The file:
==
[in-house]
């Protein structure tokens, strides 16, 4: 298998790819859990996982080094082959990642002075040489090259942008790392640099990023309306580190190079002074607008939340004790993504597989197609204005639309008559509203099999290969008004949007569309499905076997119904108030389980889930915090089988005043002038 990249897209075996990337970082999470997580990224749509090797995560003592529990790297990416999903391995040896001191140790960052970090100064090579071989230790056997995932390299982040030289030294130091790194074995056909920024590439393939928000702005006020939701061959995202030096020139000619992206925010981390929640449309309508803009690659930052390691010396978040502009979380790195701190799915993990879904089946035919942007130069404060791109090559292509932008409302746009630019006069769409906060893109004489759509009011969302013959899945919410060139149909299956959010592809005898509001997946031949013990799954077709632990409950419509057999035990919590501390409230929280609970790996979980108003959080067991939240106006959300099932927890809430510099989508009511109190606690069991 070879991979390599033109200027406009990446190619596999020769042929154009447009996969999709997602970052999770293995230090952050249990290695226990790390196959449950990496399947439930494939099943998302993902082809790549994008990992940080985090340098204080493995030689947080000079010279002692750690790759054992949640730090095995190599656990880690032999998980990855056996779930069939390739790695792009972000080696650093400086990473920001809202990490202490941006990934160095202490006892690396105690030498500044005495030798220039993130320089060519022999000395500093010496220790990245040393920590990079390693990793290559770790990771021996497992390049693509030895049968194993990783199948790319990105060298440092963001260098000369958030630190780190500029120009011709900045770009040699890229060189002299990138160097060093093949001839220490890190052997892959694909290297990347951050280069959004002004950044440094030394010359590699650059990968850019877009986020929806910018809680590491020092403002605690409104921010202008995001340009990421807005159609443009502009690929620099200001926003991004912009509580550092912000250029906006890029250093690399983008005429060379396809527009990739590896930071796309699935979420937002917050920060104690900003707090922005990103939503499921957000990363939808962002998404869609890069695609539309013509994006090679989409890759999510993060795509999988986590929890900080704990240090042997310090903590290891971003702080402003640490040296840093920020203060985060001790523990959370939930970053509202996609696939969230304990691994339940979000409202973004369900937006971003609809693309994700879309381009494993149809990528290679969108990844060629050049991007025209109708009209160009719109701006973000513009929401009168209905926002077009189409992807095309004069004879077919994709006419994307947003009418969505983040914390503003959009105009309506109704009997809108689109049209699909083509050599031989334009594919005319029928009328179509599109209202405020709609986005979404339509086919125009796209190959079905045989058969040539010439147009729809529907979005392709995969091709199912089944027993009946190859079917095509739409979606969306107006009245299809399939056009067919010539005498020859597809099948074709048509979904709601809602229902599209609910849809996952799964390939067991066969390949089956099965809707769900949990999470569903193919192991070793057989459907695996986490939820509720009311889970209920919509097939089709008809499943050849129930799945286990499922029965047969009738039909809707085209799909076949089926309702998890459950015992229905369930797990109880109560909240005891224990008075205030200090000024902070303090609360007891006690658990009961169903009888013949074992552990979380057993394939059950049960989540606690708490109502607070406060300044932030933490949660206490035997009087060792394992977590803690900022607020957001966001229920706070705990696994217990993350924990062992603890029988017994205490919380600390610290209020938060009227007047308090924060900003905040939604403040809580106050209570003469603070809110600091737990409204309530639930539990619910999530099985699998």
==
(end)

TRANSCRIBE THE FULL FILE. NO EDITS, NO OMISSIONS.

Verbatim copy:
[in-house]
């Protein structure tokens, strides 16, 4: 298998790819859990996982080094082959990642002075040489090259942008790392640099990023309306580190190079002074607008939340004790993504597989197609204005639309008559509203099999290969008004949007569309499905076997119904108030389980889930915090089988005043002038 990249897209075996990337970082999470997580990224749509090797995560003592529990790297990416999903391995040896001191140790960052970090100064090579071989230790056997995932390299982040030289030294130091790194074995056909920024590439393939928000702005006020939701061959995202030096020139000619992206925010981390929640449309309508803009690659930052390691010396978040502009979380790195701190799915993990879904089946035919942007130069404060791109090559292509932008409302746009630019006069769409906060893109004489759509009011969302013959899945919410060139149909299956959010592809005898509001997946031949013990799954077709632990409950419509057999035990919590501390409230929280609970790996979980108003959080067991939240106006959300099932927890809430510099989508009511109190606690069991 070879991979390599033109200027406009990446190619596999020769042929154009447009996969999709997602970052999770293995230090952050249990290695226990790390196959449950990496399947439930494939099943998302993902082809790549994008990992940080985090340098204080493995030689947080000079010279002692750690790759054992949640730090095995190599656990880690032999998980990855056996779930069939390739790695792009972000080696650093400086990473920001809202990490202490941006990934160095202490006892690396105690030498500044005495030798220039993130320089060519022999000395500093010496220790990245040393920590990079390693990793290559770790990771021996497992390049693509030895049968194993990783199948790319990105060298440092963001260098000369958030630190780190500029120009011709900045770009040699890229060189002299990138160097060093093949001839220490890190052997892959694909290297990347951050280069959004002004950044440094030394010359590699650059990968850019877009986020929806910018809680590491020092403002605690409104921010202008995001340009990421807005159609443009502009690929620099200001926003991004912009509580550092912000250029906006890029250093690399983008005429060379396809527009990739590896930071796309699935979420937002917050920060104690900003707090922005990103939503499921957000990363939808962002998404869609890069695609539309013509994006090679989409890759999510993060795509999988986590929890900080704990240090042997310090903590290891971003702080402003640490040296840093920020203060985060001790523990959370939930970053509202996609696939969230304990691994339940979000409202973004369900937006971003609809693309994700879309381009494993149809990528290679969108990844060629050049991007025209109708009209160009719109701006973000513009929401009168209905926002077009189409992807095309004069004879077919994709006419994307947003009418969505983040914390503003959009105009309506109704009997809108689109049209699909083509050599031989334009594919005319029928009328179509599109209202405020709609986005979404339509086919125009796209190959079905045989058969040539010439147009729809529907979005392709995969091709199912089944027993009946190859079917095509739409979606969306107006009245299809399939056009067919010539005498020859597809099948074709048509979904709601809602229902599209609910849809996952799964390939067991066969390949089956099965809707769900949990999470569903193919192991070793057989459907695996986490939820509720009311889970209920919509097939089709008809499943050849129930799945286990499922029965047969009738039909809707085209799909076949089926309702998890459950015992229905369930797990109880109560909240005891224990008075205030200090000024902070303090609360007891006690658990009961169903009888013949074992552990979380057993394939059950049960989540606690708490109502607070406060300044932030933490949660206490035997009087060792394992977590803690900022607020957001966001229920706070705990696994217990993350924990062992603890029988017994205490919380600390610290209020938060009227007047308090924060900003905040939604403040809580106050209570003469603070809110600091737990409204309530639930539990619910999530099985699998």